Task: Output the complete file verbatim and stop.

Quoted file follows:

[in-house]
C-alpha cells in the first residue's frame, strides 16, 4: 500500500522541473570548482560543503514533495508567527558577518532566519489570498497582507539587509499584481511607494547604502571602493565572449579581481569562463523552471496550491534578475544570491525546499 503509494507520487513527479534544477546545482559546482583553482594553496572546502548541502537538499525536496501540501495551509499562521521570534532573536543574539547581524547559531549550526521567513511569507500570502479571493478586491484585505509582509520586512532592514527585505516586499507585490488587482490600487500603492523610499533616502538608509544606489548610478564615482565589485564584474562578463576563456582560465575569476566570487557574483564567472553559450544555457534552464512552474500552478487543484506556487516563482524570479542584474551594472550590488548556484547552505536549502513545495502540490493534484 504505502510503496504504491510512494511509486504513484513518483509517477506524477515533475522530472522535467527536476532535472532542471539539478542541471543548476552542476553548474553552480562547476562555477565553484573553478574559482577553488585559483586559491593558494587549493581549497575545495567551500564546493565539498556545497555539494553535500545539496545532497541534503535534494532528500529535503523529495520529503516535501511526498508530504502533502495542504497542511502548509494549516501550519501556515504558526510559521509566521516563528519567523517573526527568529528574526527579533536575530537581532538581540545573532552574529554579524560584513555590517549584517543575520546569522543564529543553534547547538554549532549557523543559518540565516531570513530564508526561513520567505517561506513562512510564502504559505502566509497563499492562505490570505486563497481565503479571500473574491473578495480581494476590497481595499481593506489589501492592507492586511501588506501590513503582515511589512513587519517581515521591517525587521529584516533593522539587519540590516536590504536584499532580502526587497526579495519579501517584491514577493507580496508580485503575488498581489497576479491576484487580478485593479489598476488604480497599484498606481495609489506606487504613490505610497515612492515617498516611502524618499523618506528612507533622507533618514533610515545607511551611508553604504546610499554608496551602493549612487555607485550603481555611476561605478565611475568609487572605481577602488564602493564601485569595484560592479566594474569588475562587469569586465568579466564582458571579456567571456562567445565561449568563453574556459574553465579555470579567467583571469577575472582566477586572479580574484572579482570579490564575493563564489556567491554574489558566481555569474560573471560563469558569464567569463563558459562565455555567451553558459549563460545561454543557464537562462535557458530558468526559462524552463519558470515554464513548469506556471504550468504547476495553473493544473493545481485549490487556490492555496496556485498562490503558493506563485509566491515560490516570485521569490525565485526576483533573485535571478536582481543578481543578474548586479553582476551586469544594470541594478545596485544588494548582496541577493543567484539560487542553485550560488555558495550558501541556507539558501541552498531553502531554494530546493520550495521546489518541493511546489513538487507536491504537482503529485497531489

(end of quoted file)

[in-house]
C-alpha cells in the first residue's frame, strides 16, 4: 500500500522541473570548482560543503514533495508567527558577518532566519489570498497582507539587509499584481511607494547604502571602493565572449579581481569562463523552471496550491534578475544570491525546499 503509494507520487513527479534544477546545482559546482583553482594553496572546502548541502537538499525536496501540501495551509499562521521570534532573536543574539547581524547559531549550526521567513511569507500570502479571493478586491484585505509582509520586512532592514527585505516586499507585490488587482490600487500603492523610499533616502538608509544606489548610478564615482565589485564584474562578463576563456582560465575569476566570487557574483564567472553559450544555457534552464512552474500552478487543484506556487516563482524570479542584474551594472550590488548556484547552505536549502513545495502540490493534484 504505502510503496504504491510512494511509486504513484513518483509517477506524477515533475522530472522535467527536476532535472532542471539539478542541471543548476552542476553548474553552480562547476562555477565553484573553478574559482577553488585559483586559491593558494587549493581549497575545495567551500564546493565539498556545497555539494553535500545539496545532497541534503535534494532528500529535503523529495520529503516535501511526498508530504502533502495542504497542511502548509494549516501550519501556515504558526510559521509566521516563528519567523517573526527568529528574526527579533536575530537581532538581540545573532552574529554579524560584513555590517549584517543575520546569522543564529543553534547547538554549532549557523543559518540565516531570513530564508526561513520567505517561506513562512510564502504559505502566509497563499492562505490570505486563497481565503479571500473574491473578495480581494476590497481595499481593506489589501492592507492586511501588506501590513503582515511589512513587519517581515521591517525587521529584516533593522539587519540590516536590504536584499532580502526587497526579495519579501517584491514577493507580496508580485503575488498581489497576479491576484487580478485593479489598476488604480497599484498606481495609489506606487504613490505610497515612492515617498516611502524618499523618506528612507533622507533618514533610515545607511551611508553604504546610499554608496551602493549612487555607485550603481555611476561605478565611475568609487572605481577602488564602493564601485569595484560592479566594474569588475562587469569586465568579466564582458571579456567571456562567445565561449568563453574556459574553465579555470579567467583571469577575472582566477586572479580574484572579482570579490564575493563564489556567491554574489558566481555569474560573471560563469558569464567569463563558459562565455555567451553558459549563460545561454543557464537562462535557458530558468526559462524552463519558470515554464513548469506556471504550468504547476495553473493544473493545481485549490487556490492555496496556485498562490503558493506563485509566491515560490516570485521569490525565485526576483533573485535571478536582481543578481543578474548586479553582476551586469544594470541594478545596485544588494548582496541577493543567484539560487542553485550560488555558495550558501541556507539558501541552498531553502531554494530546493520550495521546489518541493511546489513538487507536491504537482503529485497531489